The second most important BYOD security defense: user awareness

The second most important BYOD security defense: user awareness

Summary: Outside of the IT department, most users think that viruses are the only threat to their computing equipment. Many believe that malware doesn't affect mobile devices at all. An educated user is a safer user.

SHARE:

Second only to basic security defenses such as firewalls and complex passwords, user awareness is the most important security measure that your company can implement. It might sound trivial at first to say that user awareness is important to security but it might be the most important non-hardware, non-software solution available. An informed user is a user who behaves more responsibly and takes fewer risks with valuable company data, including email. Not only does user education make the user aware of all the potential dangers of mobile computing, it also places a lot of the responsibility for corporate security onto the user. And that's a good thing.

Management can hang up all the inspirational posters and send out all of the "Five points to remember for safer computing" emails that they want and still have minimal impact on end user behavior. But a formal security course that requires participation and full attention is far more valuable to the company and to the user.

And I don't mean a course that is web-based or self-paced in any way. The course needs to be instructor led and participation required of each user. Yes, I know it's more expensive but how valuable is your data, your intellectual property and your time? I think that you'll find that it's money well spent.

If you don't believe that education works, ask a few questions of your users, such as:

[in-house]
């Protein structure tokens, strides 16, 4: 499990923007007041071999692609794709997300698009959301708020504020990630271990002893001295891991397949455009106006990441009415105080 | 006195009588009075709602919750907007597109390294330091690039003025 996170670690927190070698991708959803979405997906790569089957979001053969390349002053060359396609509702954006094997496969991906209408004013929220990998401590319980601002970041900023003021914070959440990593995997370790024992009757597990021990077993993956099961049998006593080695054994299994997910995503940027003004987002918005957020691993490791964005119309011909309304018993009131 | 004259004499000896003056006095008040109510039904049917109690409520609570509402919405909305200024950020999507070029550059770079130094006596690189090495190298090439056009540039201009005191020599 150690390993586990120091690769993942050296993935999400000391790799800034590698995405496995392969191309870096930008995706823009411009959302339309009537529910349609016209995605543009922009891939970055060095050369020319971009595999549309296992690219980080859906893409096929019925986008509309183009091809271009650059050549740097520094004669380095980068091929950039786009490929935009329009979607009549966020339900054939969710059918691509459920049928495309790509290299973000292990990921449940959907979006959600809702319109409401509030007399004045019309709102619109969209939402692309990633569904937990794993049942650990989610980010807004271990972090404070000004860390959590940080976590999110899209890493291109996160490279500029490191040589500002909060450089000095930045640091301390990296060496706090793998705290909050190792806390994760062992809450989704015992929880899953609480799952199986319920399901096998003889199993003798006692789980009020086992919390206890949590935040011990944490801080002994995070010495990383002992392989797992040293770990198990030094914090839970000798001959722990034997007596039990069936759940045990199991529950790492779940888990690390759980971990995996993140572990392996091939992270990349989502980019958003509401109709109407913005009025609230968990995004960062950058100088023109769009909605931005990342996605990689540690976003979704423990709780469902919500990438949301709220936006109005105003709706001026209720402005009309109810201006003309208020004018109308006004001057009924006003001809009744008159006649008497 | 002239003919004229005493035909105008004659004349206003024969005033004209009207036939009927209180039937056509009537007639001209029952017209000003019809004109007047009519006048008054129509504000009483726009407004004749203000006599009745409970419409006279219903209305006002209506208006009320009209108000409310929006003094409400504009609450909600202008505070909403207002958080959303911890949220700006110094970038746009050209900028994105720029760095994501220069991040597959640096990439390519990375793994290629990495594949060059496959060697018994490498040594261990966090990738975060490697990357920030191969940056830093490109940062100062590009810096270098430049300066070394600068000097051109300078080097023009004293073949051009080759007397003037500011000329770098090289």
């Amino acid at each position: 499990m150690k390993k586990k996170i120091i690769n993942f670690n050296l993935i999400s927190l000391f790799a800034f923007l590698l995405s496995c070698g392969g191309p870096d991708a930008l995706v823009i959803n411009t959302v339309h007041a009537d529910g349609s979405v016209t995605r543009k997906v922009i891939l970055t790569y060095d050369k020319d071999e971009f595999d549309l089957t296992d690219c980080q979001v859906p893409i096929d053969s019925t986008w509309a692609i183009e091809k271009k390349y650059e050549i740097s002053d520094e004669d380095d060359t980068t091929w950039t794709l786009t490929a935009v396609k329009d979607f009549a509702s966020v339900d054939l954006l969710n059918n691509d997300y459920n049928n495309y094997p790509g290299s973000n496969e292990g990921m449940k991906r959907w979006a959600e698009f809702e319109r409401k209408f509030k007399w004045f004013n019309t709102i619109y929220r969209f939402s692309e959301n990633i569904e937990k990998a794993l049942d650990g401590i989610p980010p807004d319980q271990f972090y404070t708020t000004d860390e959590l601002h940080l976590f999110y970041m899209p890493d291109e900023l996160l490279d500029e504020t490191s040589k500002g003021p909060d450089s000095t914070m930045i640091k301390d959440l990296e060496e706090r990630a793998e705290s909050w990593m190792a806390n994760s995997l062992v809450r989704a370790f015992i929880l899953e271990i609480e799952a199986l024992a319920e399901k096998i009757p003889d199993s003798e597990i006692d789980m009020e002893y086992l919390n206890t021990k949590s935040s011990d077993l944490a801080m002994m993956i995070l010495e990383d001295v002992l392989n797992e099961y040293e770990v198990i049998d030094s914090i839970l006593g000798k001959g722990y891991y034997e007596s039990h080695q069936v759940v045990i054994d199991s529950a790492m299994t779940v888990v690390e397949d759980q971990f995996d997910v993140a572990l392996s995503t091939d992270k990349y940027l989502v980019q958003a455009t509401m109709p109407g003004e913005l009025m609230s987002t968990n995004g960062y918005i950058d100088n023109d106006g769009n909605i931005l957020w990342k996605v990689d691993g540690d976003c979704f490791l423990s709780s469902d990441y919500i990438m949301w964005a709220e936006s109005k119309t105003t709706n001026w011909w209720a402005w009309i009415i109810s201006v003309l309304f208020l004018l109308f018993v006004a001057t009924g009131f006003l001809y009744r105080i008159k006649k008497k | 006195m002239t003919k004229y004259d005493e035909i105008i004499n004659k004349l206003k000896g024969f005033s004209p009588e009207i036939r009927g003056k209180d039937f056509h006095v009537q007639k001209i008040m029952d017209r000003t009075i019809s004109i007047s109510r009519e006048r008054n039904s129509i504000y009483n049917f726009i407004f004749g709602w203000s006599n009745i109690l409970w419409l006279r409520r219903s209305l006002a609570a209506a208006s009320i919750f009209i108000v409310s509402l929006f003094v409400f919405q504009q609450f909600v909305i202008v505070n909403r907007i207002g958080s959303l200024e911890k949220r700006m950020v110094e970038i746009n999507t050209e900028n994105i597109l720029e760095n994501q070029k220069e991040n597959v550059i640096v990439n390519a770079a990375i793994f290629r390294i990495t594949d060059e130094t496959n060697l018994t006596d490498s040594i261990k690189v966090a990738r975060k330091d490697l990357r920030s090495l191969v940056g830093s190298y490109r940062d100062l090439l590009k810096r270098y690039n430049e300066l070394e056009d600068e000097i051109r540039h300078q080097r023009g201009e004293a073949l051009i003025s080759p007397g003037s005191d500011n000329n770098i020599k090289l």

• Do you understand security risks of using public Wi-Fi Hotspots?
  • Do you know what malware is?
  • Do you understand why it's important to not store company data on your personal cell phone or tablet?
  • Could someone access your data if your computer/cell phone/tablet were stolen right now?
  • Do you know why it's important to keep your computer or device updated with the latest patches?

You'd actually be surprised to know how many IT professionals don't know the correct answers. Training programs don't have to be expensive or extreme. In the simplest of cases, they can consist of a PowerPoint presentation with a list of scenarios, some statistics and Dos and Don'ts that matter to security.

At the end, I suggest using an exam to assess the effectiveness of the course. I also suggest a follow-up discussion to cover any confusing or unclear points. A refresher course every six months would also be a very good idea and it could be as minimal as a two-hour refresher, covering the high points and answering any questions that might have arisen during the discussion.

Users have to understand the risks of jailbreaking devices. They need to have training to avoid social engineering strategies and spear phishing schemes. Role playing or actual "pop" tests are a good method of testing your employee's stake in security. These pop tests could be as simple as an employee calling up the main desk and trying to convince someone in the company to give up a user account and password.

Another possibility is to hire someone who poses as a security consultant and see how far into the company he can get before someone stops him. Security consultants are very good at using these techniques to gain access to accounts, server rooms and documents.

My suggestions to begin a security awareness training session in your company are as follows: